It takes a special person to work as a nurse. I particularly ponder this thought each year around this time. Nursing care in many settings requires 24/7 coverage 365 days a year. Whether in acute care, emergency, long term care, or a correctional facility, nurses are needed, even during weekends and holidays. I am reminded of my naivete more than three decades ago when, nearing graduation from nursing school, I realized I would have to work 50% of my weekends and holidays. What!
More importantly, it takes a special person to practice nursing. Nurses must jump into the lives of their patients at a rough point. Illness, injury, and suffering can be ugly, intense, and deeply painful. We deal with body fluids, needles, gaping wounds, and heart-wrenching loss … and must take it all in stride.
To that end, it takes a special nurse to practice correctional nursing. The criminal justice system is an unlikely health care environment and prisoners are a unique patient population. Here, illness, injury, and suffering are treated in the midst of heightened security, reduced resources, and isolation.
Incarcerated patients are a difficult bunch. Many lack impulse control and anger management skills; making them challenging patients. Some are likely to use health care interactions to gain an advantage in the prison economy such as access to contraband or desirable medications for barter. A few will seek to draw staff into actions that are illegal or, at least, against facility policy.
Somehow correctional nurses must maintain a balanced view of the incarcerated patient population that recognizes both realities – an isolated vulnerable patient population that may also be hostile, deceptive, and up to no good. This is particularly enhanced during the holiday season.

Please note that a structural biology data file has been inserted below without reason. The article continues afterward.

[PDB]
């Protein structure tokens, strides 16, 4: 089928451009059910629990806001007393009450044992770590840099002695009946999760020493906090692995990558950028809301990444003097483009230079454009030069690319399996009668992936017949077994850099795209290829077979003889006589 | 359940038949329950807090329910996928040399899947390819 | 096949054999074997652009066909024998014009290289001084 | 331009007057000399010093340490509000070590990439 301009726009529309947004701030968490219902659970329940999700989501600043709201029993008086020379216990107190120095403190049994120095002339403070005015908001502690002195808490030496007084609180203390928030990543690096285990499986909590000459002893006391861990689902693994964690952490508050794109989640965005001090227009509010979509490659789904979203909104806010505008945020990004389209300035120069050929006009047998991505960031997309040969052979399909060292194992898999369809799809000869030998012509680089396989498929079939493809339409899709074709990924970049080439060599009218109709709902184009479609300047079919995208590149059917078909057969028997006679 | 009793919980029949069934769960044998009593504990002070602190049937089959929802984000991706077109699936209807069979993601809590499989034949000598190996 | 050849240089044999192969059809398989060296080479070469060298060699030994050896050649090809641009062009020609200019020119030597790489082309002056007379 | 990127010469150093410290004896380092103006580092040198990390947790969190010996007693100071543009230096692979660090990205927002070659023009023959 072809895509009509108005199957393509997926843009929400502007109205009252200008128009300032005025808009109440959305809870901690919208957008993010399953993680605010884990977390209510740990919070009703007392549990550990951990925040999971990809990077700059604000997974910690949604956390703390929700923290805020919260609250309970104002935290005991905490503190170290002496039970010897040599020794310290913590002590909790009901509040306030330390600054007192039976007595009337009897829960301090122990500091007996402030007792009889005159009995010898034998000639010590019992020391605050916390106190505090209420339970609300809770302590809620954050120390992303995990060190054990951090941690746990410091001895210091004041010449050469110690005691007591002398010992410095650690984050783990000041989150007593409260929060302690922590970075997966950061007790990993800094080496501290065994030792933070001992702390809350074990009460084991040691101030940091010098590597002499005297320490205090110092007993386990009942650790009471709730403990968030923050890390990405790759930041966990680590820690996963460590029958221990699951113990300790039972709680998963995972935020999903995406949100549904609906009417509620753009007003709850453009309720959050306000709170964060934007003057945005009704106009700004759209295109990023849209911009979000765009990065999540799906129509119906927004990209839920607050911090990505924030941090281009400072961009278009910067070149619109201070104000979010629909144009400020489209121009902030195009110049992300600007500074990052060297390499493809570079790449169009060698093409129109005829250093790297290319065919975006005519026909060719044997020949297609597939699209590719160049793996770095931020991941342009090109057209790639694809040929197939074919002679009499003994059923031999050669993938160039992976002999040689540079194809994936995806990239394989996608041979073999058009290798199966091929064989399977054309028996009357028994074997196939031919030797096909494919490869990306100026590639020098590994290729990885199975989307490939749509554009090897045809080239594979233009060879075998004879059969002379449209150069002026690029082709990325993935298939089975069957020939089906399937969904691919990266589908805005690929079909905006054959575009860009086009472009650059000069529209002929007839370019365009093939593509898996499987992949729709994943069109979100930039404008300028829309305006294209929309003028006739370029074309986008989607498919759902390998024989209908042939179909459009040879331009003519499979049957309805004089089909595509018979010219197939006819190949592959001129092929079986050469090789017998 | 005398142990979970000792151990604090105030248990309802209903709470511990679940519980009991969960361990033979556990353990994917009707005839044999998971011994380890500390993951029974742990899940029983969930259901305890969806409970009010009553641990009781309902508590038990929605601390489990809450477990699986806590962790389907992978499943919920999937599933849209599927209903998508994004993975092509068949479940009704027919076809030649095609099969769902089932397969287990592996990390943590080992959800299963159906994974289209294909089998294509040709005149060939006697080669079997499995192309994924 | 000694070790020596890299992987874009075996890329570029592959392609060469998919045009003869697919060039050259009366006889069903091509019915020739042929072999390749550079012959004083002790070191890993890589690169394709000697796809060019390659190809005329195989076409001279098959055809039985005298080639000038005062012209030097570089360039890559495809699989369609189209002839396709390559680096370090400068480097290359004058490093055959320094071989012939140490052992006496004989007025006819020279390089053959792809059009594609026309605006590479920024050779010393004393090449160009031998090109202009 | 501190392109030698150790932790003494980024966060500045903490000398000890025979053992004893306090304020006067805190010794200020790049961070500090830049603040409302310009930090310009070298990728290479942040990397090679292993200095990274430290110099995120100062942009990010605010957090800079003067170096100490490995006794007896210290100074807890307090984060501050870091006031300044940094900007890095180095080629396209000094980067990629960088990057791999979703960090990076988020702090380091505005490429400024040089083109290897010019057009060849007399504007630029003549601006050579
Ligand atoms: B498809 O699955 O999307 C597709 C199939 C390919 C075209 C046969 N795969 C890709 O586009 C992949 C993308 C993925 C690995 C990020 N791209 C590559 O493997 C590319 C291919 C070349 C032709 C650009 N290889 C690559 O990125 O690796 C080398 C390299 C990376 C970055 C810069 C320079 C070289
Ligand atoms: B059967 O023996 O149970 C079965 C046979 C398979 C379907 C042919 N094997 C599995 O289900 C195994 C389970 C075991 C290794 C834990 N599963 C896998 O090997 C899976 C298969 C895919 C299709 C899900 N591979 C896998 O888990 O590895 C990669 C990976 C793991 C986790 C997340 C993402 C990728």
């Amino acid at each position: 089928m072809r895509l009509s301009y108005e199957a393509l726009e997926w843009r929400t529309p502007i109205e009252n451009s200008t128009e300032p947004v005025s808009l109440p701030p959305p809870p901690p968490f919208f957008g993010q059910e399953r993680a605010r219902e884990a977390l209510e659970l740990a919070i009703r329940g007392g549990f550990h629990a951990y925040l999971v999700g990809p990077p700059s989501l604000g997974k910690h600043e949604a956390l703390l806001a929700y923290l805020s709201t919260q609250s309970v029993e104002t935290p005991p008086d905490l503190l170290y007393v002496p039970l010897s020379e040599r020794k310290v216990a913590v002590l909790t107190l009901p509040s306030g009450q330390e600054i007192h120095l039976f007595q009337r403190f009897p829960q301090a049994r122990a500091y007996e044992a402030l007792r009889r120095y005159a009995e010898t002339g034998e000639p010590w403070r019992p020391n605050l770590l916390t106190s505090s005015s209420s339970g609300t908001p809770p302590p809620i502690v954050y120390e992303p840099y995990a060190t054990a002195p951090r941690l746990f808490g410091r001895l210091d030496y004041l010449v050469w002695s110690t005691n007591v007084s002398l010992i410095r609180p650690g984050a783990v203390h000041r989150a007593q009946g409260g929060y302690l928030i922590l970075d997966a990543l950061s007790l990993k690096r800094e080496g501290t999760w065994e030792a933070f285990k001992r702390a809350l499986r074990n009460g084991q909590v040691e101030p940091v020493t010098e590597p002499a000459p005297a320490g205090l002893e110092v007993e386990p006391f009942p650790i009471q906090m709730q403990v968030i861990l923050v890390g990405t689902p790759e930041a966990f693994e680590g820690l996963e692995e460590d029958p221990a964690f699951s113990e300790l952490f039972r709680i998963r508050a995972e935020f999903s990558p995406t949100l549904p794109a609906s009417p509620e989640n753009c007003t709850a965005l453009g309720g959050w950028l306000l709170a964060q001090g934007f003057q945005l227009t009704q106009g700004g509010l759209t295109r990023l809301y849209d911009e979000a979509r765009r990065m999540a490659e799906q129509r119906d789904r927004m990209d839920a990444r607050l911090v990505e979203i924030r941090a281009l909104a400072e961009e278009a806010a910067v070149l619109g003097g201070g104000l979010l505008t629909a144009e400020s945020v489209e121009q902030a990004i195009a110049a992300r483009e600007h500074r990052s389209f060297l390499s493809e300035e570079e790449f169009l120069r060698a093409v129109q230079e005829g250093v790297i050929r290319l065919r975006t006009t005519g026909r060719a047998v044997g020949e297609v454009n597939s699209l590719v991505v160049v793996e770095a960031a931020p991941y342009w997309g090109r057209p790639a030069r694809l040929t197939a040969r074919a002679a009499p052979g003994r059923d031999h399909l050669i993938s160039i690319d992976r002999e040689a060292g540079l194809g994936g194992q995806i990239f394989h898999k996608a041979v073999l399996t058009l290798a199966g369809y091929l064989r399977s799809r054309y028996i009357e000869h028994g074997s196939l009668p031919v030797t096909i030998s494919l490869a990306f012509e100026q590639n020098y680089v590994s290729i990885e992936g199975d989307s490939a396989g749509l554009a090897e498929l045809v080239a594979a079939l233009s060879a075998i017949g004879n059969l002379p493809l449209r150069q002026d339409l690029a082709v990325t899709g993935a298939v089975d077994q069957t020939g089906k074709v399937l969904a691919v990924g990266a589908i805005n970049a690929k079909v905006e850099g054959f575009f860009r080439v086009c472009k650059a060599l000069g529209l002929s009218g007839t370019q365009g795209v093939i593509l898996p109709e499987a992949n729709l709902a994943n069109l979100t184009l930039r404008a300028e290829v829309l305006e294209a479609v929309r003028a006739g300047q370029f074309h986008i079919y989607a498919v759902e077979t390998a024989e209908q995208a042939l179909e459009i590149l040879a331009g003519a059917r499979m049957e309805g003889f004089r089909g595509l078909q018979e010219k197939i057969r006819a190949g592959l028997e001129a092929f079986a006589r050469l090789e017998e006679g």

Missing Family During the Holiday
In prior Christmas posts here and here I talked about the issue of family and children with our patients. Holidays are definitely a time that brings family into focus. Many of our patients are estranged from family and friends due, in part, to their criminality and long-standing relationship issues such as addiction, theft, or irresponsibility. Even if some family relationships are intact, distance and travel expense may isolate prisoners from their loved ones.
When you work the holiday in the criminal justice system, an understanding of this situation can lead to heightened awareness of situational depression, guilt, or even suicidal thoughts.
Working Short During the Holiday
Many facilities are on skeleton staffing over the holiday season. Thinning the ranks can mean reduced attention to personal safety and standard operating procedure. Correctional nurses need to be especially vigilant during this time period. In addition, personal holiday activities can occupy our minds and increase distractability in an already risky work environment.
When you work the holiday in the criminal justice system, an understanding of this situation can lead to heightened awareness of personal and patient safety.
Tips to Survive Christmas Week in the Criminal Justice System
Here are a few of my favorite tips for working the holidays in a correctional facility. They are not rocket science and, frankly, are common sense. However, even the most basic of functions need reminding now and then (like washing your hands!)
- Keep an eye out for those patients you know to be vulnerable to depression and suicidal thoughts. This might be a good time to re-evaluate their psychological health.
- Keep a check on personal conversation in front of patients. It is easy to slip into talk of holiday parties or gift ideas for your children. Some of our patients can take advantage of knowing about your personal life.
- Even if staffing is thin, don’t let down on safety procedure. If it takes longer to get a needed escort, wait. Don’t put yourself in jeopardy.
- Watch out for your work mates. Sometimes you can see their vulnerability before they do.
- Finally, embrace the unique nature of your correctional nursing practice. You are a special nurse with a special mission. I am proud of you!
How do you survive working the holidays as a correctional nurse? Share your thoughts in the comments section of this post.